SRAM expands the range of 11sp road cassettes with the 11-36T PG-1170


by Mark V on Dec 01, 2014 at 11:15 AM

SRAM debuts an 11-36T range cassette in the 11sp series PG-1170. Marketed as a compliment to the CX-1 single chainring cyclocross drivetrain, the new 11-36T cassette gives a 13% lower gear than the earlier 11-32T 11sp cassette. In common with other 11sp road cassettes from SRAM (as well as Shimano), the cassette requires a hub with an 11sp cassette body, which is wider than what fits 8,9,10sp cassettes and had been an industry standard for more than two decades. However, it does not require the proprietary XD-driver like SRAM’s 10-42T 11sp mountain cassettes. Ostensibly, the 11-36T PG-1170 is only compatible with the CX-1 rear derailleur with the “X-Horizon” non-slanted parallelogram design. The design of the CX-1 rear derailleur excludes the use of multiple chainrings. However, I know that SRAM’s long cage “WiFli” road derailleurs can usually handle a 36T cog (depending on the dropout geometry of the bike frame), so I’m sure that you could incorporate the 11-36T item into a 2x11 drivetrain.

And that’s the thing about this cassette: 11-36T is kinda odd for cyclocross. On the vast majority of cyclocross courses, save perhaps for some local novelty events, there’s no need of a gear that low even if you only have a single chainring. Most people I know are running 38 to 42 tooth rings in 1x10 or 1x11 setups with either 11-28 or 11-32 cassettes. If the ground is either so soft or so steep as to require a lower gear, you’d almost certainly be better off running because your max width 33mm tyres wouldn’t be able to float or grip. I see this new cassette as being better within 1X drivetrains for those adventure rides or gravel grinders that see some intense climbing like Vicious Cycle’s Gran Fondo series in Central Washington. It could also make an awesome 1x11 setup for riding steep city streets like in Seattle or San Francisco. Or you could use the 11-36 with a compact double crankset to make a touring bike with a practical gearing. Touring bikes need that low end gearing which has in the past been achieved with the granny ring of a triple crank, but even Shimano seems to be phasing out triples in their road line-up. SRAM 11sp 11-36T cassette seems like less of a hotshot racer’s weapon and more of a tool for the everyday rider.


Some people might be wondering why SRAM introduced an 11-36T cassette for a CX-1 derailleur that seemingly does not have the capacity to handle a 36tooth cog. I can confirm that the CX-1 derailleur can handle 12-36 and 11-36 cassettes from some drivetrain experiments this past summer.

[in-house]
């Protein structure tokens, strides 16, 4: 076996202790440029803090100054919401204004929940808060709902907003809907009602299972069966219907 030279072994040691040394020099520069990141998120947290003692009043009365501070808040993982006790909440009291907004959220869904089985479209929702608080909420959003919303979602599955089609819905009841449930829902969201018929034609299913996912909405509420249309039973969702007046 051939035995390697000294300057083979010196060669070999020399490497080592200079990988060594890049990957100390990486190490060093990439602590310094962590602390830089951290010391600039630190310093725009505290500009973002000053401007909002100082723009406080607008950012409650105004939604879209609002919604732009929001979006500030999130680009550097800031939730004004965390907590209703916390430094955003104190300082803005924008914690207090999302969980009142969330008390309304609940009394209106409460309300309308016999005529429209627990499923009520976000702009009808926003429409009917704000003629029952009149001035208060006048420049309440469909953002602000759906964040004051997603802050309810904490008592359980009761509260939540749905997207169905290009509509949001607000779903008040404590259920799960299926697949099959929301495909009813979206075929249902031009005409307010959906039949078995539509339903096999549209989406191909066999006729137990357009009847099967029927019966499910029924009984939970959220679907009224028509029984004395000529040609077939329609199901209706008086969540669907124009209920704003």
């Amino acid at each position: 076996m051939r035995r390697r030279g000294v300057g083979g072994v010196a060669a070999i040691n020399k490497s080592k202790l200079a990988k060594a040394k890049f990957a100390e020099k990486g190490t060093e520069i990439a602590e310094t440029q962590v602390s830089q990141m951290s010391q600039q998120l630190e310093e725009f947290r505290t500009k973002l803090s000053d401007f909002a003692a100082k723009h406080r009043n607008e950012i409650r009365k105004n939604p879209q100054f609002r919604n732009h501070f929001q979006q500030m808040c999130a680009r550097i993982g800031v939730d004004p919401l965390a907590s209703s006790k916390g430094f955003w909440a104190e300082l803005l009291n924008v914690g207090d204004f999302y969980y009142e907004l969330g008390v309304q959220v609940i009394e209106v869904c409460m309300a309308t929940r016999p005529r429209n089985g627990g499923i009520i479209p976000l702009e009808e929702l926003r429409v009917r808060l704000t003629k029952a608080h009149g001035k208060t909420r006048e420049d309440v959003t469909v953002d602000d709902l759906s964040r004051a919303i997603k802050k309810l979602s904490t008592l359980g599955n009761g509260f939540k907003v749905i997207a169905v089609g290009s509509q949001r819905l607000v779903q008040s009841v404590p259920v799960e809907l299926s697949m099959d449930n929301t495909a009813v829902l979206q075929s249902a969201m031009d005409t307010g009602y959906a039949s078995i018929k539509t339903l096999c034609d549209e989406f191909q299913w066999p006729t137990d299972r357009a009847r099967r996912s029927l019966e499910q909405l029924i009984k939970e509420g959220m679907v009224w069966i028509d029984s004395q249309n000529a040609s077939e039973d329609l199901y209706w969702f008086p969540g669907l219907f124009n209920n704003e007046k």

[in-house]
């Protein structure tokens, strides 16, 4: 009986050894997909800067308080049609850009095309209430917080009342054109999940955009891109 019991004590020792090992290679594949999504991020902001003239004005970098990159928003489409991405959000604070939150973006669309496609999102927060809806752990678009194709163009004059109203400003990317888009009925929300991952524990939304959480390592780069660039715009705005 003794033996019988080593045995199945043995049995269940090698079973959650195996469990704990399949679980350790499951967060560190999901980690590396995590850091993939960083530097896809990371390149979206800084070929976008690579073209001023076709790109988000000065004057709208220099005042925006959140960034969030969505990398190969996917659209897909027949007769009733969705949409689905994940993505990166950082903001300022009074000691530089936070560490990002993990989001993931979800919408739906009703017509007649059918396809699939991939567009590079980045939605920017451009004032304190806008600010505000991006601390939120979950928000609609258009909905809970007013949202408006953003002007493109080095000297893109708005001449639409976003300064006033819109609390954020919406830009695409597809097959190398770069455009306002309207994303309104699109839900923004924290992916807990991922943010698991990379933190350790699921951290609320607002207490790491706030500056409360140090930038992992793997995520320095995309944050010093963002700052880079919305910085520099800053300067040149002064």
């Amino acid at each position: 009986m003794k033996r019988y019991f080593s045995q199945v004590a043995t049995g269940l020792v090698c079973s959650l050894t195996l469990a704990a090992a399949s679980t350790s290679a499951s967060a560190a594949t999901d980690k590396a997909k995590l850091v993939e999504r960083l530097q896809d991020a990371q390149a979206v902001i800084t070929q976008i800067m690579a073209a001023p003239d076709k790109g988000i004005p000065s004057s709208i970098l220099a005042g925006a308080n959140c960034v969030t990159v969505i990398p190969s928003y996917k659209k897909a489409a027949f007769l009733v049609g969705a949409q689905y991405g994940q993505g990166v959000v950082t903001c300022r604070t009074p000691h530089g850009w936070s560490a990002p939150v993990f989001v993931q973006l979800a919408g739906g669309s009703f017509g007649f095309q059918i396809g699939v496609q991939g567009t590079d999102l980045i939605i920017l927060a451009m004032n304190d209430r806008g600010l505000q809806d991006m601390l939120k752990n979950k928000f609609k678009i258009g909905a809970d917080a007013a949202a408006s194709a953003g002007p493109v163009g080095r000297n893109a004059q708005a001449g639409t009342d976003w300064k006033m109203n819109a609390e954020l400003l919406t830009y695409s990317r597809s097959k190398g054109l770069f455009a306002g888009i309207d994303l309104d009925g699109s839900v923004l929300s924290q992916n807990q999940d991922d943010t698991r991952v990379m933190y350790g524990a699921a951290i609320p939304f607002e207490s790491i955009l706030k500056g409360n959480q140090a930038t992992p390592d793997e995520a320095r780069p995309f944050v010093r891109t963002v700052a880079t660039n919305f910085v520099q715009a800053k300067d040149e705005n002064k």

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A Starry Night Bike Path on Cyber Monday


by Byron on Dec 01, 2014 at 10:37 AM


Was working on a Cyber Monday for bicycles, post, then I saw this in my newsfeed and my mind drifted to a place where bike paths are so prevalent, some become works of art. How lovely and inspired by Van Gogh’s Starry Night.

The recent Van Gogh-Roosegaarde bicycle path is made of thousands twinkling stones inspired by ‘Starry Night’. The path combines innovation with cultural heritage in the city of Nuenen NL, the place where Van Gogh lived in 1883.

Video on Vimeo and the rest of the story on Studio Roosegaarde’s site.

Back to the deals, see the recommendations from Go-Means-Go and DC Rainmaker; also, our Purist Bottles, Tool Rolls, and Amazon-featured bag closures. Also

and Mark V posted what he recommends too.

But oh those bike paths and that time we visited the Van Gogh museum.

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Trail Running in Sitka Alaska


by Byron on Nov 30, 2014 at 12:22 PM

While in Sitka and with cross season mostly over tried trail running in shoes Scott Sports sent me. Not a subject-matter expert in running (besides with a bike), what I noticed was they gripped with confidence across a variety of surfaces and were comfortable. See what Scott’s running pros have to say about them like Ian Sharman, while I figure out what to do with my hands… and hey a good portion on what I do on the bike is running on trails with a bike on my shoulder up stairs, so there’s that!